Here you will find several LEGO® Mindstorms™ robots as well as a few Technic constructions.
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The Mindstorms robots on this web site are programmed with Dave Baum's NQC compiler.
Images hosted by Brickshelf.
A very simple worm-drive tracked vehicle. The black parts at the bottom of the (full-size) picture were used to build a solid box around the worm gears.
This vehicle, with enough weight on it for traction, was capable of pushing one of my storage trays, fully loaded with Lego parts.
Compressor for pneumatics. Designed to work with the high-speed (old) Technic motor.
I noticed that the large wheels were larger in diameter than the RCX. Therefore I built this. It has only two points of contact with the ground - the two wheels.
The only reason it can move anywhere is that the RCX is an unbalanced weight - it will tend to roll so that the batteries are on the bottom. Still, if the motors are turned on full power in the same direction, it will spin in place.
Wheelbot's NQC program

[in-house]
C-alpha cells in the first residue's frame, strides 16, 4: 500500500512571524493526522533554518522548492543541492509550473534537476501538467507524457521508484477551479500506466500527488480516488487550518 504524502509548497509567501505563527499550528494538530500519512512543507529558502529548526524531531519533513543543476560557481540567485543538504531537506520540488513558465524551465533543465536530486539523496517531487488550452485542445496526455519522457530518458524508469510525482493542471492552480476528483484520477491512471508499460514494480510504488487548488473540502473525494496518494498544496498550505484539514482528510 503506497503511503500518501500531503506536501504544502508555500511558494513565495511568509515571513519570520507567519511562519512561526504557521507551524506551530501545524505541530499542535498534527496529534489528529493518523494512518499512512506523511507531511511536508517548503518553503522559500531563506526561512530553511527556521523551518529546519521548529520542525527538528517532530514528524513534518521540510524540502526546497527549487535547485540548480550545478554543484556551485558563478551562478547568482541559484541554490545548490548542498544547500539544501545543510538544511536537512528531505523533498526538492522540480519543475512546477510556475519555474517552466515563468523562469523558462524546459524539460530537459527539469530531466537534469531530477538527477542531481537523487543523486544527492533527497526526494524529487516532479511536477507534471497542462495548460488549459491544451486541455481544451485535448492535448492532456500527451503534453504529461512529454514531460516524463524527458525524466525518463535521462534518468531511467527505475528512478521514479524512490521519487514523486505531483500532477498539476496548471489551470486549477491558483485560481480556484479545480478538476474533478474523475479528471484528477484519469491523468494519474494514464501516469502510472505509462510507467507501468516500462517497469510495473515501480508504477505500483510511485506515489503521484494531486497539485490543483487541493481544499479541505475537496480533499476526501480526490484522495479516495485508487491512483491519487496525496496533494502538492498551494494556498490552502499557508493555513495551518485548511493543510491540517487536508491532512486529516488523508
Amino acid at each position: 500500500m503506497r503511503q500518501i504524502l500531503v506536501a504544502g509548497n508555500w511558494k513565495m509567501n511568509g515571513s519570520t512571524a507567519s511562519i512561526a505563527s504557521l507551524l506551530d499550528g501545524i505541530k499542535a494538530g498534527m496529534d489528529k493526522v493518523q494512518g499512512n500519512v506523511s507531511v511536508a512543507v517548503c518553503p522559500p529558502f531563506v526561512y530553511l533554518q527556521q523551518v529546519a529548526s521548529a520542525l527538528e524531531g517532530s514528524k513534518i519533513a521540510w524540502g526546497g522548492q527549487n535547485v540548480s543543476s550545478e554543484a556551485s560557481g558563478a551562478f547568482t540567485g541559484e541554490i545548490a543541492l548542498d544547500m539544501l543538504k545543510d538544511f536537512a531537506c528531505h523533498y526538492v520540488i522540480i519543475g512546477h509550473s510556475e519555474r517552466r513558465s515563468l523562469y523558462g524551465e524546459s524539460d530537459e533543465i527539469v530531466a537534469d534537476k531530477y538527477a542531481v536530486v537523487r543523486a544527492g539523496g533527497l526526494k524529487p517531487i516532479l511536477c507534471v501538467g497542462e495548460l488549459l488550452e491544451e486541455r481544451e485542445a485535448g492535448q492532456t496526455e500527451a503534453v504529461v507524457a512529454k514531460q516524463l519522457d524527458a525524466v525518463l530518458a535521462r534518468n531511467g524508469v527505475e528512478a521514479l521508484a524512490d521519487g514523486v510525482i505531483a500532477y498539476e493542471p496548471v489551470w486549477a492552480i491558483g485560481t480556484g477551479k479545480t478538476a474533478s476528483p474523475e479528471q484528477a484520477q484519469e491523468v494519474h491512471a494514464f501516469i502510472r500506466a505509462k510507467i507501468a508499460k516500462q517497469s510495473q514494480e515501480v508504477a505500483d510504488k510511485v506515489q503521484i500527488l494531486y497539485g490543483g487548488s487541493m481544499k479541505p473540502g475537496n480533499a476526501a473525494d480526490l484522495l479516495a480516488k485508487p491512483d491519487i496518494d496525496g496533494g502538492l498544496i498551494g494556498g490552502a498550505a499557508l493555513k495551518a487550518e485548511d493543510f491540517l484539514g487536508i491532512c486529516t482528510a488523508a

Here's a trick to attach a motor to an axle without gripping it (handy for e.g. spinning a top made out of Technic parts). It uses a captive worm gear, which is unique among Technic parts in not gripping the axle firmly.
Keywords: rapidly moving, flywheel, unpowered once launched, multiple motors, external power source, feet per second, noisy
Nothing particularly significant about this, except that I built it out of all of the green parts included in a Mindstorms RIS 1.0 kit.
Just a compact line-following/bumper bot.
A vaguely defined project for large, sturdy, semi-modular robots with complex behavior. Last update: April 2001
A simple design for a motor-driven pneumatic switch.
Produces electricity from airflow, inefficiently. Purists please either ignore the cereal-box cardboard or ignore this page. :)